By Gretchen Schuldt
A Milwaukee County Board committee on Tuesday unanimously recommended establishing a program to provide defense counsel to indigent defendants accused of violating county ordinances.
The county pays for sheriff's deputies to write tickets, lawyers to prosecute the cases, and agencies to collect overdue payments of forfeitures levied as a result, Supervisor Joseph Czarnezki, a sponsor of the measure, told the Finance Committee. (Full disclosure: Czarnezki is a WJI Board member.) Yet defendants are expected to represent themselves, even if they don't understand what is going on in the courtroom or how to proceed.
"This is not what I would call justice," Czarnezki said.
Under the proposed 2022 budget amendment, co-sponsored by Supervisor Ryan Clancy, the corporation counsel's office would seek proposals for a contract attorney to represent the defendants. The $50,000 program would be a pilot, and data would be collected to help determine if it should be continued.
The program would be patterned after one operated by Legal Action of Wisconsin that provides defense lawyers for indigent defendants in Milwaukee Municipal Court, which hears cases involving city ordinances.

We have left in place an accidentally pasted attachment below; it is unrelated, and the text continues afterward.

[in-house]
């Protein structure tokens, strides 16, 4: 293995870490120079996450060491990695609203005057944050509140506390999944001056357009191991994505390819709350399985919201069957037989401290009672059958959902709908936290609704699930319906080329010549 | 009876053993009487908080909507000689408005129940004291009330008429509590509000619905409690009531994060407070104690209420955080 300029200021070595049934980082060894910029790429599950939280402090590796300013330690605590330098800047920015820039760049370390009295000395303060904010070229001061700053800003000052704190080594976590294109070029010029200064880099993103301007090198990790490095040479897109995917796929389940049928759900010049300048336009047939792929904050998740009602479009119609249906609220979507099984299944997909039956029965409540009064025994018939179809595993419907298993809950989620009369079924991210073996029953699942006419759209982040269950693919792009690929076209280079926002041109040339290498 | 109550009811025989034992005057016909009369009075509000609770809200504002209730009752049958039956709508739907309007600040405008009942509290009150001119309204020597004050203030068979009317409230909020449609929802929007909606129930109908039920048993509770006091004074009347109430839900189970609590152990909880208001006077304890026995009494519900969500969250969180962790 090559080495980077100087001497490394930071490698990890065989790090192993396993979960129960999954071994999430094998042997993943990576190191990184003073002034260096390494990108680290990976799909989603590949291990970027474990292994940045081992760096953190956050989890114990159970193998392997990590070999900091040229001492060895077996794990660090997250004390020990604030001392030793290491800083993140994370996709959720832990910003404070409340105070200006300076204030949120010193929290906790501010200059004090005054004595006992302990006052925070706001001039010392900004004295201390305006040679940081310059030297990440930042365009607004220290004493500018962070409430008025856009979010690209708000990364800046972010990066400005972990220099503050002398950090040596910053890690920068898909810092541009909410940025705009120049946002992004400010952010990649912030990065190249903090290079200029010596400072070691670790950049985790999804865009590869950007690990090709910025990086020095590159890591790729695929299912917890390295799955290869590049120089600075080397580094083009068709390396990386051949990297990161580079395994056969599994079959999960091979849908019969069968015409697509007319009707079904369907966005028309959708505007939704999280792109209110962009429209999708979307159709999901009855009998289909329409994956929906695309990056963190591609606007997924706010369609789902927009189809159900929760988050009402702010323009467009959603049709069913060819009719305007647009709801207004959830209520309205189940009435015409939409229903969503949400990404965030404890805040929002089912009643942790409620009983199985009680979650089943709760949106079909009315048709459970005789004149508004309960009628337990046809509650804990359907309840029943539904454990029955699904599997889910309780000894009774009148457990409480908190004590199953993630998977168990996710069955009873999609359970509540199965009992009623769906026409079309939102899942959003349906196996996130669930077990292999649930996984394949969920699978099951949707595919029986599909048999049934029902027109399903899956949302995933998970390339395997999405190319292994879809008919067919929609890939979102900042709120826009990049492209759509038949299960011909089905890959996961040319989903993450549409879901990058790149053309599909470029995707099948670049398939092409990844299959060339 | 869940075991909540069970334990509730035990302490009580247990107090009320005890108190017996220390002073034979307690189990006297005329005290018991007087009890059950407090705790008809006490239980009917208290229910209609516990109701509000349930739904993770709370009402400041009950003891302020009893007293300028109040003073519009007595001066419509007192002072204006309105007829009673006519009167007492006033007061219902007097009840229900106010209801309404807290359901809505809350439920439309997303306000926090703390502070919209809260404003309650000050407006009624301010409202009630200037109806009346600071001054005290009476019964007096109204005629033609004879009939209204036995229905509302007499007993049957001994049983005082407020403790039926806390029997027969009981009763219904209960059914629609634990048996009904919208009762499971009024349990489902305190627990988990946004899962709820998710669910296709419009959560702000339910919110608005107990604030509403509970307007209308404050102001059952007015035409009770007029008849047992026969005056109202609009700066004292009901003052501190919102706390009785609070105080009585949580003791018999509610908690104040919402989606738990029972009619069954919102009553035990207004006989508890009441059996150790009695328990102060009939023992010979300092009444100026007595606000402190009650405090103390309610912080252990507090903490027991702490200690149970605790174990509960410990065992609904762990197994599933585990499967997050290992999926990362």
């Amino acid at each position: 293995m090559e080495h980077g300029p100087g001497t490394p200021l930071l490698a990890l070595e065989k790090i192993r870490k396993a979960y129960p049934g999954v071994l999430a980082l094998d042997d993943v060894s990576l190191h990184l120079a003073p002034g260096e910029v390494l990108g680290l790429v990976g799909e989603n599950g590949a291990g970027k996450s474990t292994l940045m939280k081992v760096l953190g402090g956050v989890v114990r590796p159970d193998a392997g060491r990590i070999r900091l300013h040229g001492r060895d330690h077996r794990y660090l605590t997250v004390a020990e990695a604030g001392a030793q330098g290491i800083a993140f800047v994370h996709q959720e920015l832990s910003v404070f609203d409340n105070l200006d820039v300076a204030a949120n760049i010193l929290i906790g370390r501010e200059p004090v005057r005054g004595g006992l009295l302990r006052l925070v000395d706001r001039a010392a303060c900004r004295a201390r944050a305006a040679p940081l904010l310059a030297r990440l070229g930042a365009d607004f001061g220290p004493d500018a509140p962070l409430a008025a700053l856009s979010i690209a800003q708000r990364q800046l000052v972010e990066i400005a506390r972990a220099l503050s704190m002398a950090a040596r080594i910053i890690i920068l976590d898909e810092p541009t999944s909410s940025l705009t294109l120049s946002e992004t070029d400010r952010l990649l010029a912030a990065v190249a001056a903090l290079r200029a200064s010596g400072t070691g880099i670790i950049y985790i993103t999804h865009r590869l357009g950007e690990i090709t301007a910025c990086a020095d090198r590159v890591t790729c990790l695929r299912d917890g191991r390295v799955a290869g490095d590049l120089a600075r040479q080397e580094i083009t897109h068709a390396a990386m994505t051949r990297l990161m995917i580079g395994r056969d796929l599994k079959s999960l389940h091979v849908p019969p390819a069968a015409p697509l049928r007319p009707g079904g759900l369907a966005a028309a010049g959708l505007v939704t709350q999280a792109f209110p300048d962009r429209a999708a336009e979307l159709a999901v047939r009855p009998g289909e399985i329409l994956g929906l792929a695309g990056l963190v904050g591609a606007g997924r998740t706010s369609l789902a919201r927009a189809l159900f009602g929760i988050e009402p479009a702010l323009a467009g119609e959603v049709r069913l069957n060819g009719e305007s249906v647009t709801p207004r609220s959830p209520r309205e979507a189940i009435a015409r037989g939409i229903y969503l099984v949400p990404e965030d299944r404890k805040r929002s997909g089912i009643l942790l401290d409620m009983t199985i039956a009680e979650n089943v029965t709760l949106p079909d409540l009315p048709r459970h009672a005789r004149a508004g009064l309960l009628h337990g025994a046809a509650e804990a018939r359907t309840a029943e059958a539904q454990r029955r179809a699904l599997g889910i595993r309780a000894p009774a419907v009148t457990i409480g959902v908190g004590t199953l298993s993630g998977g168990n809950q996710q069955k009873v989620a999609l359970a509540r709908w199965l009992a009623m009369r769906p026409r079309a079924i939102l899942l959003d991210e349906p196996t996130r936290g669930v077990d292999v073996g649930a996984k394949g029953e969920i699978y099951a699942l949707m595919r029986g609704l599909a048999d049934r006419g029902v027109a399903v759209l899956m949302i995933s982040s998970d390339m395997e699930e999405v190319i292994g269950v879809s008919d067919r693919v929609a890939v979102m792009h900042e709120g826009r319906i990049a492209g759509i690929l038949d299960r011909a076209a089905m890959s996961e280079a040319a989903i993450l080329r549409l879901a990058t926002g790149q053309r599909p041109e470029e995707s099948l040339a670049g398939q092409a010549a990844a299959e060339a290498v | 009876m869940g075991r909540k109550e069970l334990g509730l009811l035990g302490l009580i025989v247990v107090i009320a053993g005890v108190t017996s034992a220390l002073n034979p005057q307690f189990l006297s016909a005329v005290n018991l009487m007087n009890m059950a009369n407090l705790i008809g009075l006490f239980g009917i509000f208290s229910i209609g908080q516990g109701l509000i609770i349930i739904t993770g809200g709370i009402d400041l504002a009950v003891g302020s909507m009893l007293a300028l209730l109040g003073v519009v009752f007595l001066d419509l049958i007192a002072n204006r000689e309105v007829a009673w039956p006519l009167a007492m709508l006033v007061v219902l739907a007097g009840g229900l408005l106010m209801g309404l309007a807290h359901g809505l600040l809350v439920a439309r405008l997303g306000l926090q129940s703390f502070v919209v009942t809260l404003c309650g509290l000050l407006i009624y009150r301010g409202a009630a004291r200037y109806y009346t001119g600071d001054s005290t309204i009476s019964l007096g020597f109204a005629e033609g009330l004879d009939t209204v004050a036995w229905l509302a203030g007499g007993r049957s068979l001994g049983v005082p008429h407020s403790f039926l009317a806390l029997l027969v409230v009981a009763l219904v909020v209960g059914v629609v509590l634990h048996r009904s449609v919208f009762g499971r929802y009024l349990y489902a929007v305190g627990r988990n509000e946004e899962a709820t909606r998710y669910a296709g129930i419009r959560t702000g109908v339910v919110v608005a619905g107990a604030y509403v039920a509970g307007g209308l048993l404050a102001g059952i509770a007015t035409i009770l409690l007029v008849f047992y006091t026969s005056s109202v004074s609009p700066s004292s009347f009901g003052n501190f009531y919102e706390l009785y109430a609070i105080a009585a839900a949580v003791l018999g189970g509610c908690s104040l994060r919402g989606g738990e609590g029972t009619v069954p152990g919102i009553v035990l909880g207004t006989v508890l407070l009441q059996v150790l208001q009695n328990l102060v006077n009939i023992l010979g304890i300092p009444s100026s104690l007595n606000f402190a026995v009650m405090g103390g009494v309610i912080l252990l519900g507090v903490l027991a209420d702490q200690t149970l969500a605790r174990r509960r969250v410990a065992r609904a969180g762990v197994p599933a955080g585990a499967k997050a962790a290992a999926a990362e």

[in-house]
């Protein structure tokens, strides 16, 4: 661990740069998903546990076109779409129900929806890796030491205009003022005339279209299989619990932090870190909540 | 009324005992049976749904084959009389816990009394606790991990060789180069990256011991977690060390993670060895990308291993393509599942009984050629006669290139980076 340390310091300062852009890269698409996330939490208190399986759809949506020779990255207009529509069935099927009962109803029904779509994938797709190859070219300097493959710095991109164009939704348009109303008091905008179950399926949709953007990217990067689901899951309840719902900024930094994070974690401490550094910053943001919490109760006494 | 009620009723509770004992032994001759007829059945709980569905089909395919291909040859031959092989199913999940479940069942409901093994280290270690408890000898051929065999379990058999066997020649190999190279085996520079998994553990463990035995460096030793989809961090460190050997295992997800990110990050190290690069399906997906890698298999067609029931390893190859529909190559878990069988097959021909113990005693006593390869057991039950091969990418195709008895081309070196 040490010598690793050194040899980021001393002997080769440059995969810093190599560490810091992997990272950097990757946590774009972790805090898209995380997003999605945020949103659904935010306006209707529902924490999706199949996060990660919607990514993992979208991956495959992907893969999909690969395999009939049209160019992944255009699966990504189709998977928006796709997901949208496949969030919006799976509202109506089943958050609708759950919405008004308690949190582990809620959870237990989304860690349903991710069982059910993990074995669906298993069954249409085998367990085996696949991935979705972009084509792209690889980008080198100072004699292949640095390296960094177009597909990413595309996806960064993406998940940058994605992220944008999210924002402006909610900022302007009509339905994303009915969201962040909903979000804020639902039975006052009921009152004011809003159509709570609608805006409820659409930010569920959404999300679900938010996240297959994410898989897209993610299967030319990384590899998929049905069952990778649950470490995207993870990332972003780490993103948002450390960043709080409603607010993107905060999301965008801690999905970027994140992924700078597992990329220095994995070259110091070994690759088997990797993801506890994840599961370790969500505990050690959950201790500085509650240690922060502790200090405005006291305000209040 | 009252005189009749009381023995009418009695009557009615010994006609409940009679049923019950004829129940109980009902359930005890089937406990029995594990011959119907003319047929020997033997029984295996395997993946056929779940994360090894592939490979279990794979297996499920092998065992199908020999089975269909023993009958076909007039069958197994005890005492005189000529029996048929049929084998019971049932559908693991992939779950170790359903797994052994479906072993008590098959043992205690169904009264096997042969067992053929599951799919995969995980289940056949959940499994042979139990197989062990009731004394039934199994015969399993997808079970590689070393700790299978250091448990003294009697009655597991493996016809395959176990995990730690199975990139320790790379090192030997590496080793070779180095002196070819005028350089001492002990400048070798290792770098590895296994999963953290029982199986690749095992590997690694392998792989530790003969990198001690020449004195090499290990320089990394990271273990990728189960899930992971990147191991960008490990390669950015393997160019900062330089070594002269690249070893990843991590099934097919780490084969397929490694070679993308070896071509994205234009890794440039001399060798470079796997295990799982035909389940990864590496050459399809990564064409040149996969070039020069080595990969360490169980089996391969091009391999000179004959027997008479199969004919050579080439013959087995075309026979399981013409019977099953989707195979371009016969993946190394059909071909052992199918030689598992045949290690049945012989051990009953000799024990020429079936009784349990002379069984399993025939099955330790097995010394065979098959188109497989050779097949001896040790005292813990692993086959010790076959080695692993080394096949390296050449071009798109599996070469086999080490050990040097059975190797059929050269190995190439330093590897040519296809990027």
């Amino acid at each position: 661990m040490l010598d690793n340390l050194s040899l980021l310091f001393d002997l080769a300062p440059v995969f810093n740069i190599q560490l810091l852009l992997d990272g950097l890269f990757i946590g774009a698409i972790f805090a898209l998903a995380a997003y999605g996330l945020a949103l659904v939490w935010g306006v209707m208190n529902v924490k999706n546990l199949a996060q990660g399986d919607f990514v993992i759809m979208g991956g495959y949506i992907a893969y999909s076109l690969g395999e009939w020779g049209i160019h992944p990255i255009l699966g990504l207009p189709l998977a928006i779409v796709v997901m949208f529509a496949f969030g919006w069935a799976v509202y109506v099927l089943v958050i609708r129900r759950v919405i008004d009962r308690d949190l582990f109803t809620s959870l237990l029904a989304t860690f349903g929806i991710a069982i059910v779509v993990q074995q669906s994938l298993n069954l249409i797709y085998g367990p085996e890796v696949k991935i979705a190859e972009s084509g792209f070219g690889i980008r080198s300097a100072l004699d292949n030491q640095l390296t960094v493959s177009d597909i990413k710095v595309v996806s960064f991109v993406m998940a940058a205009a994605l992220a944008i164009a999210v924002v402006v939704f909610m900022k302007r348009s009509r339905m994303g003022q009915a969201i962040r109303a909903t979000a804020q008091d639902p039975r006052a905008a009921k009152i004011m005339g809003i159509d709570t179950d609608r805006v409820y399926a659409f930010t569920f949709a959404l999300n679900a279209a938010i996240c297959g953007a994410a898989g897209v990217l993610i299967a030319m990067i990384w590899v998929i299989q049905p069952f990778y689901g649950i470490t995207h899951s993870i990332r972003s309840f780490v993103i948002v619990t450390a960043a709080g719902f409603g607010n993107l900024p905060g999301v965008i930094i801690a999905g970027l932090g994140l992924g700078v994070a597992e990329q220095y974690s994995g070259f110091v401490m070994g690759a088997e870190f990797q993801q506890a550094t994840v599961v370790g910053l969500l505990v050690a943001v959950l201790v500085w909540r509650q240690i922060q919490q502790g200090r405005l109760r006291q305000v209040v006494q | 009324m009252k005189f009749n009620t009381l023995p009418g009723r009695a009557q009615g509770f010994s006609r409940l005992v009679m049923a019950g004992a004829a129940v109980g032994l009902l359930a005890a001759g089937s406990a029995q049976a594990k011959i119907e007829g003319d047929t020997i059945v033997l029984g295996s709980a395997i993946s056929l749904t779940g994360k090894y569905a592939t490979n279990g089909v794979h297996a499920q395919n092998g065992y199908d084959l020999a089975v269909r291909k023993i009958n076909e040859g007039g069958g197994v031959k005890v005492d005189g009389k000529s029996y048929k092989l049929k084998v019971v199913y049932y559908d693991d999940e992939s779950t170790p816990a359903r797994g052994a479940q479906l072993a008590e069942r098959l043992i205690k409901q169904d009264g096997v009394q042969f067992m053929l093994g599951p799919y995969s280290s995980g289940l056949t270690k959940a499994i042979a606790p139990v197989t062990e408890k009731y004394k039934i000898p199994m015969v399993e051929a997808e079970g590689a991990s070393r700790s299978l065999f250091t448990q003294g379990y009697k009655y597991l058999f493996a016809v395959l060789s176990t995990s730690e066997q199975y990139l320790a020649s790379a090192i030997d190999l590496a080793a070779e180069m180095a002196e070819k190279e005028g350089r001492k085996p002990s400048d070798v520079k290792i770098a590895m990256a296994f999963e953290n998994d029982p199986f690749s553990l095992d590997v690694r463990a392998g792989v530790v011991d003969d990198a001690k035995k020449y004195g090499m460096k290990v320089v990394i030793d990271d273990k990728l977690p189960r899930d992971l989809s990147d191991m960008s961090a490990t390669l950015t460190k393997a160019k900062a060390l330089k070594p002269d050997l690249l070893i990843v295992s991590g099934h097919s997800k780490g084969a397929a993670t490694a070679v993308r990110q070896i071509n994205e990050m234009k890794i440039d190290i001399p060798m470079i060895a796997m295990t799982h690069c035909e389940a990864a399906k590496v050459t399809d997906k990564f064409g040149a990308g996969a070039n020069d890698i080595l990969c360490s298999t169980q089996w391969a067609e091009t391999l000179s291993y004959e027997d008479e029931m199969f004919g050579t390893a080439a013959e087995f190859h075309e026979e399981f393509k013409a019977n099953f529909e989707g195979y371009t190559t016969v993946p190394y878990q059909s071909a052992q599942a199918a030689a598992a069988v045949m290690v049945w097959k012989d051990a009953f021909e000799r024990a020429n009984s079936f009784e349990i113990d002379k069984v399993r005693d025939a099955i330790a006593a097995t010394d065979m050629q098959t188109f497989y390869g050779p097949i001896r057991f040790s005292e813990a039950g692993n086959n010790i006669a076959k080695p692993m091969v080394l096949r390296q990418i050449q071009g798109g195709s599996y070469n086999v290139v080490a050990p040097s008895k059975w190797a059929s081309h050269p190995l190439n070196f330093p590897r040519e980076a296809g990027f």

While indigent defendants in criminal cases are provided with publicly-funded lawyers, poor people accused of ordinance violations are not provided with lawyers because the violations are considered civil, not criminal, matters. Generally, those wanting legal representation ordinance cases must hire their own lawyers.
State law mandates that people arrested for certain ordinance violations, such as controlled substance offenses or some gambling cases, have their personal and arrest information entered into the state's criminal database, where it is available to potential employers, colleges, landlords, or anyone else with the $7 fee to get it, Czarnezki said. While those who are never actually charged or who are acquitted can request that their information be removed from the database, most people don't know how to go about doing that.
A lawyer, Czarnezki said, can help clients negotiate the court process. remind them about court dates, help them with payment plans, and help get records removed from the state database.
As a matter of equity, he said, "I think this is something we should do."
Clancy, who sponsored unsuccessful measures to reallocate some Sheriff's Department funding, said that having fewer deputies making arrests would be best, but the attorney resolution is "the second-best way to go."
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